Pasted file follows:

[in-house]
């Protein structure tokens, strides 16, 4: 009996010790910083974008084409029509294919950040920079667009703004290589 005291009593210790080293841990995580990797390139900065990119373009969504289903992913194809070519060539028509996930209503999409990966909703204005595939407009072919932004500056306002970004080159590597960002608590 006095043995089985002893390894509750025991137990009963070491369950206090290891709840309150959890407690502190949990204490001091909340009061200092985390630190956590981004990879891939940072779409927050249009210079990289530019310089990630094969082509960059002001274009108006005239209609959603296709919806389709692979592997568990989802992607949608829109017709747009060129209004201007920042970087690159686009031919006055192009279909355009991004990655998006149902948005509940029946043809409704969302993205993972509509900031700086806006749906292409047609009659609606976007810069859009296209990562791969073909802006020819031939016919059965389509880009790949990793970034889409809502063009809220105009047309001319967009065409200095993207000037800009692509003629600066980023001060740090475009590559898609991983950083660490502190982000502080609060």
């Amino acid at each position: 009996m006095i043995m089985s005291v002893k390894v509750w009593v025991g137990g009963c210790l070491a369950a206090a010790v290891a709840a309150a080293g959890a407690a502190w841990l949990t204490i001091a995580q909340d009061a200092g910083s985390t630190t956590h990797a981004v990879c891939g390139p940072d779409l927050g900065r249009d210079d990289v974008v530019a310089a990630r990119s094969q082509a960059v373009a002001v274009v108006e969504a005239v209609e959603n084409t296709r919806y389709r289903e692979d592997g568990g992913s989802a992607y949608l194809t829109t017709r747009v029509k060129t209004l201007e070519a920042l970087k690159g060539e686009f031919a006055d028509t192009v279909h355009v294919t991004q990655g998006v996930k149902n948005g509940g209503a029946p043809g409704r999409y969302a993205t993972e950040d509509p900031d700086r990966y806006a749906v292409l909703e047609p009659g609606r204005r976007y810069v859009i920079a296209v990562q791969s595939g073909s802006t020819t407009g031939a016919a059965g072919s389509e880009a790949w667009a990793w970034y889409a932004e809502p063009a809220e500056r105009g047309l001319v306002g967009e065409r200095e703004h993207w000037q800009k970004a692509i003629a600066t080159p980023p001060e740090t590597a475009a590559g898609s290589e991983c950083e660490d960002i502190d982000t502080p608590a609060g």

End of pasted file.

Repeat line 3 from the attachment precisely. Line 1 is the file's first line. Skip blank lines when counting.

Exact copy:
């Amino acid at each position: 009996m006095i043995m089985s005291v002893k390894v509750w009593v025991g137990g009963c210790l070491a369950a206090a010790v290891a709840a309150a080293g959890a407690a502190w841990l949990t204490i001091a995580q909340d009061a200092g910083s985390t630190t956590h990797a981004v990879c891939g390139p940072d779409l927050g900065r249009d210079d990289v974008v530019a310089a990630r990119s094969q082509a960059v373009a002001v274009v108006e969504a005239v209609e959603n084409t296709r919806y389709r289903e692979d592997g568990g992913s989802a992607y949608l194809t829109t017709r747009v029509k060129t209004l201007e070519a920042l970087k690159g060539e686009f031919a006055d028509t192009v279909h355009v294919t991004q990655g998006v996930k149902n948005g509940g209503a029946p043809g409704r999409y969302a993205t993972e950040d509509p900031d700086r990966y806006a749906v292409l909703e047609p009659g609606r204005r976007y810069v859009i920079a296209v990562q791969s595939g073909s802006t020819t407009g031939a016919a059965g072919s389509e880009a790949w667009a990793w970034y889409a932004e809502p063009a809220e500056r105009g047309l001319v306002g967009e065409r200095e703004h993207w000037q800009k970004a692509i003629a600066t080159p980023p001060e740090t590597a475009a590559g898609s290589e991983c950083e660490d960002i502190d982000t502080p608590a609060g």